Around 200 BCE, Eretz Yisrael passed into the hands of the Syrian Greeks. This occurred when Seleucid Empire, a Hellenistic state founded by a former general of Alexander, won a decisive war against the Ptolemaic Empire.[7]The Seleucids were based in the Mesopotamian region, but their power extended to Syria. During this time, Hellenism made major inroads into Jewish life. Even the Kohanim serving in the Beis HaMikdash were ensnared by Greek culture. Tragically, corruption struck the Beis HaMikdash and the position of Kohen Gadol began to be sold, at times even to non-kohanim. Jewish revolts and sectarian infighting led the Seleucid king, Antiochus, to attack Yerushalayim and outlaw Torah observance. This empowered the Hellenists, who took control of the Beis HaMikdash and even erected idols within. Eventually, the Jews loyal to Torah revolted under the leadership of Mattisyahu and the Maccabees. In 164 BCE, the Chanukah victory occurred. The Maccabees cleansed the Beis HaMikdash of idolatry and the miracle of the oil flask occurred. Nonetheless, many years of fighting continued between the Greeks and the Jews. The Beis HaMikdash even fell again into Greek hands, but eventually the Maccabees regained control. Twenty-two years after the Chanukah miracle, the Maccabees achieved political autonomy over Eretz Yisrael and established the Chashmonai (Hasmonean) Dynasty. This was the first time that autonomy was achieved during the entire period of the second Beis Hamikdash. For the next eighty years, the Chashmonai dynasty ruled Eretz Yisrael. But for most of the period, the Chashmonai kings were weak, and served as vassals to the Seleucids, with the Jews enjoying limited religious autonomy. Eventually, the region was conquered by Rome.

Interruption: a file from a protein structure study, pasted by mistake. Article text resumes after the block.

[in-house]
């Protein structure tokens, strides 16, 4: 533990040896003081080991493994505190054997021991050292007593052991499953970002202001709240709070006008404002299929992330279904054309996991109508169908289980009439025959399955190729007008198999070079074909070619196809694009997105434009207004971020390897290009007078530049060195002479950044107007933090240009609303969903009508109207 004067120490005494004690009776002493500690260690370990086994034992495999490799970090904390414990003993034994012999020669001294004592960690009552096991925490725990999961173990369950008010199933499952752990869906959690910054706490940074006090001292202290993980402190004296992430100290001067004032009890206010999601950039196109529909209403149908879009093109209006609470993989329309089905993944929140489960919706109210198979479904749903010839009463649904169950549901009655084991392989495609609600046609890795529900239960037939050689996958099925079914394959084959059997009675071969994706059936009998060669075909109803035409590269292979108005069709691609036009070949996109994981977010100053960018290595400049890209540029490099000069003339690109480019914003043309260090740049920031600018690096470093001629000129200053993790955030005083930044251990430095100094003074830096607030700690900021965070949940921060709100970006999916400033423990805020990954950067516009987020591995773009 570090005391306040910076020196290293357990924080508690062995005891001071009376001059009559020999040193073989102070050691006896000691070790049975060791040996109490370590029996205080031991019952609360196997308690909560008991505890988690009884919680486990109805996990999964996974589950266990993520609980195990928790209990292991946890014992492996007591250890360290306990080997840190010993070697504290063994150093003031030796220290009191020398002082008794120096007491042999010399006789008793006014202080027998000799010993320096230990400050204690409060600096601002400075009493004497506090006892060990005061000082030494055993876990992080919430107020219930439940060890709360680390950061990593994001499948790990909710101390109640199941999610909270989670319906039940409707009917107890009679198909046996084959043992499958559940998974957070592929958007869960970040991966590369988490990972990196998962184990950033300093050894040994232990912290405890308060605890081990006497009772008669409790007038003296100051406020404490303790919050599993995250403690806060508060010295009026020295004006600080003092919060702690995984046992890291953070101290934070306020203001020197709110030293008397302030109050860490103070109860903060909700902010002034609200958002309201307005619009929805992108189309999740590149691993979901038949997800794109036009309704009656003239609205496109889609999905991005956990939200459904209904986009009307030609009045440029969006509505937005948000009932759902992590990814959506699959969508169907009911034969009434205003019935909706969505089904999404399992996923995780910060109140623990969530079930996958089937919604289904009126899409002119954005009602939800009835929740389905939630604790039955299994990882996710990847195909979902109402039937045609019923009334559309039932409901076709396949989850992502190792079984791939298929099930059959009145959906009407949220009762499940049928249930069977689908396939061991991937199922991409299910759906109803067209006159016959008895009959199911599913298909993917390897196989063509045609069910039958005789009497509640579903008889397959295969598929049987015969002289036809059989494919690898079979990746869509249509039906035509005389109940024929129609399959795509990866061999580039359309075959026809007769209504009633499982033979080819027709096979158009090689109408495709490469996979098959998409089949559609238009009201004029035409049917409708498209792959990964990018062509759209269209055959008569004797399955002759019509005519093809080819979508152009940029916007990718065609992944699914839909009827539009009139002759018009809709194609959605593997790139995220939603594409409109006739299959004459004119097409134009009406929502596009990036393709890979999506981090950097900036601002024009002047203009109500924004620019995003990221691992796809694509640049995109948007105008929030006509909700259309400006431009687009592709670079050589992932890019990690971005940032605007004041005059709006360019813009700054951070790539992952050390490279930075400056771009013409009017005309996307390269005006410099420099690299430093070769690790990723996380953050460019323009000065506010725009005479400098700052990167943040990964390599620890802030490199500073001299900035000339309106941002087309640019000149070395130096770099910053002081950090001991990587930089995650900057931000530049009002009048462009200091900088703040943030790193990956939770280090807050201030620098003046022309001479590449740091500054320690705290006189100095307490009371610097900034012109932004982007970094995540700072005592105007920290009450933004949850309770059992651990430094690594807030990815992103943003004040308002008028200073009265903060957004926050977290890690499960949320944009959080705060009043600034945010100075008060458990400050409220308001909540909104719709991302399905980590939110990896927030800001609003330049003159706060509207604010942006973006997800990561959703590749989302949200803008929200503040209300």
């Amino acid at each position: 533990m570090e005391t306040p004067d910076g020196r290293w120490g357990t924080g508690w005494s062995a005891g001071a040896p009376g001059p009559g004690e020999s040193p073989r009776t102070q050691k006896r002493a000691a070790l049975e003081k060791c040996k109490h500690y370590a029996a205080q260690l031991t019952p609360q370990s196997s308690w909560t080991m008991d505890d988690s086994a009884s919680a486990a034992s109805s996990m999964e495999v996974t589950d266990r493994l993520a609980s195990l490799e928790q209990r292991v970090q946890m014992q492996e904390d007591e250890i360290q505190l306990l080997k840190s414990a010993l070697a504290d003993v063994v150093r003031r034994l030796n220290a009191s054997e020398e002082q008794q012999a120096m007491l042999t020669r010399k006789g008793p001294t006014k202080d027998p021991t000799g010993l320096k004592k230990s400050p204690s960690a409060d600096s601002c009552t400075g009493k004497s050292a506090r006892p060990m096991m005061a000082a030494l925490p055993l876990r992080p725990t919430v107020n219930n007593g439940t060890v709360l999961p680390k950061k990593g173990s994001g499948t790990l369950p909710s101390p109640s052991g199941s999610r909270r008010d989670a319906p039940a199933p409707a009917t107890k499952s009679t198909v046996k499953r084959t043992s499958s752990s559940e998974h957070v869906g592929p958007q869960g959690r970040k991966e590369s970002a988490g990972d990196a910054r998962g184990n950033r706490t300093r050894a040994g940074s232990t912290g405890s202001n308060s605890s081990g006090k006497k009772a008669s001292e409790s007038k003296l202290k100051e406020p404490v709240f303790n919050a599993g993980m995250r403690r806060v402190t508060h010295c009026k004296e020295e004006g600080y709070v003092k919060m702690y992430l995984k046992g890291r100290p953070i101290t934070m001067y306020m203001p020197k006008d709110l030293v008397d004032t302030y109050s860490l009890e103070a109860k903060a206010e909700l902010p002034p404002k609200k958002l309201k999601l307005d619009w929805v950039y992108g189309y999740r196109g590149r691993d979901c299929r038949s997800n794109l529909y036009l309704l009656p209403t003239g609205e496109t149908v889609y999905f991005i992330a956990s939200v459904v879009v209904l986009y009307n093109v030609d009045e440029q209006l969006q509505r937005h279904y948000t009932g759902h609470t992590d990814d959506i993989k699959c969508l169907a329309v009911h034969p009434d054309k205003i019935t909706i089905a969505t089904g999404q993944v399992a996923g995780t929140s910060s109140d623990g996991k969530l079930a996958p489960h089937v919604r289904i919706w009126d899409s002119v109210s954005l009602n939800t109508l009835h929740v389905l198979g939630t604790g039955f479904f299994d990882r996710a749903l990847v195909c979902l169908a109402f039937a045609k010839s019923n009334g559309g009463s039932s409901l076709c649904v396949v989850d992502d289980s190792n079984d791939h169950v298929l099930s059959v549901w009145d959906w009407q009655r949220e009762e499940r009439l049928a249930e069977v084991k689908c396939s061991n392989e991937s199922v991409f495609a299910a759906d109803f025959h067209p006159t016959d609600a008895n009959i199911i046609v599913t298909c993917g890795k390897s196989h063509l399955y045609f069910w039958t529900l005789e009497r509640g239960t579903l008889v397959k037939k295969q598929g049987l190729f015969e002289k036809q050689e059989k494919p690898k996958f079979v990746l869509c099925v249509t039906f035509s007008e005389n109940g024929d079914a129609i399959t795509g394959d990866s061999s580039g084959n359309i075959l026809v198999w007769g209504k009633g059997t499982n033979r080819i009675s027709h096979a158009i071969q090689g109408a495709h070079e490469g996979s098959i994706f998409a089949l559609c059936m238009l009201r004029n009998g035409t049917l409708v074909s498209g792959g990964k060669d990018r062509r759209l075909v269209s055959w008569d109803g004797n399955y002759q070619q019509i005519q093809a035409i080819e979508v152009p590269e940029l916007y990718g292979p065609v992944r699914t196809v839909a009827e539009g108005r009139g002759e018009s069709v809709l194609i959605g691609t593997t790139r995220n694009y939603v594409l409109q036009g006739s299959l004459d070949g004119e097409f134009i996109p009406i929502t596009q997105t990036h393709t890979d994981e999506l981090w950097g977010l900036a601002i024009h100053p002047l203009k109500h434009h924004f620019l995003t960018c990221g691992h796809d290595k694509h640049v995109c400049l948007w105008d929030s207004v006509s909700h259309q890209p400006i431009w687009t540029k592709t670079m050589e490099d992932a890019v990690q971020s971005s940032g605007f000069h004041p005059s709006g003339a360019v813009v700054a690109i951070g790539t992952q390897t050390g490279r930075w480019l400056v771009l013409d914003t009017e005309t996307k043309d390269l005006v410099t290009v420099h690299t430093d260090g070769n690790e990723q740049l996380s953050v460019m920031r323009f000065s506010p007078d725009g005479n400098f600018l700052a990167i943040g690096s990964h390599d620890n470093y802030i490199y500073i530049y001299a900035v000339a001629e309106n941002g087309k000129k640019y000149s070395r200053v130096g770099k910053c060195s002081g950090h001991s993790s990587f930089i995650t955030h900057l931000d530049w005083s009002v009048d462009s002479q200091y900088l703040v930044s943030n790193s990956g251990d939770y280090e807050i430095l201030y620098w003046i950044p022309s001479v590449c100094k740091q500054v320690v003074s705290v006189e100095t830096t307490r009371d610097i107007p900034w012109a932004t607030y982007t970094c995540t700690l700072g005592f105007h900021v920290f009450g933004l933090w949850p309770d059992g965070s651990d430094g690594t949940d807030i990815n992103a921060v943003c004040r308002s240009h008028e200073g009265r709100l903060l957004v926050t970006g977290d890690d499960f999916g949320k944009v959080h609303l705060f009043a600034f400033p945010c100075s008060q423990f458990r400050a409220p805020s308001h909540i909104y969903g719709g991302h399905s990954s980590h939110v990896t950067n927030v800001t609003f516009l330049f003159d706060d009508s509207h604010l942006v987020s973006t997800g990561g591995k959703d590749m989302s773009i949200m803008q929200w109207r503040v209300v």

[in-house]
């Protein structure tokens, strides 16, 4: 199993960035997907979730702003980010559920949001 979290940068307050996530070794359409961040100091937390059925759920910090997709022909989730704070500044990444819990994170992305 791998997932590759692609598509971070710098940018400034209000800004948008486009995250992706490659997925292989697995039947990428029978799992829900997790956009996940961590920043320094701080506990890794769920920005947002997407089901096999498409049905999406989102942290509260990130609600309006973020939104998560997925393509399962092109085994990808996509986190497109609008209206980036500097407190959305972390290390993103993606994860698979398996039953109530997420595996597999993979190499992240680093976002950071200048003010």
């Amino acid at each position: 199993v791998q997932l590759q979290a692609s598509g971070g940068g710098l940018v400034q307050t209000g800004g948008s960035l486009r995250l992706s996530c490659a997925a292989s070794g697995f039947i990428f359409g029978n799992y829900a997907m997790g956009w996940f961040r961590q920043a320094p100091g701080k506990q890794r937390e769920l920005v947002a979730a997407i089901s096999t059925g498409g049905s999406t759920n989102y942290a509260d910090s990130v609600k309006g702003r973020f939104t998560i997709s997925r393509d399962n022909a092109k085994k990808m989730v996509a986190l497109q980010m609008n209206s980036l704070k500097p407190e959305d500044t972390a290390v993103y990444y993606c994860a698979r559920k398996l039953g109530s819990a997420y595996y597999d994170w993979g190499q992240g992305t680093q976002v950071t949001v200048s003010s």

(To be continued…)

Endnotes

Endnotes
1Shimon HaTzadik also served as the Kohen Gadol. When Alexander the Great came to Yerushalyim, he was greeted by Shimon HaTzadik, who made a profound impression on the emperor (Yuma 69a). Afterwards, Alexander requested that the Jews place a statue of him in the Beis HaMikdash. Shimon offered instead that each child born that year would be named Alexander in honor of the emperor.
2The name Sanhedrin likely has its root in Greek, where the word means: a place of assembly. The Bartenura (Sotah 9:11) writes that it is a notrikon acronym for ששונאים הדרת פנים בדין.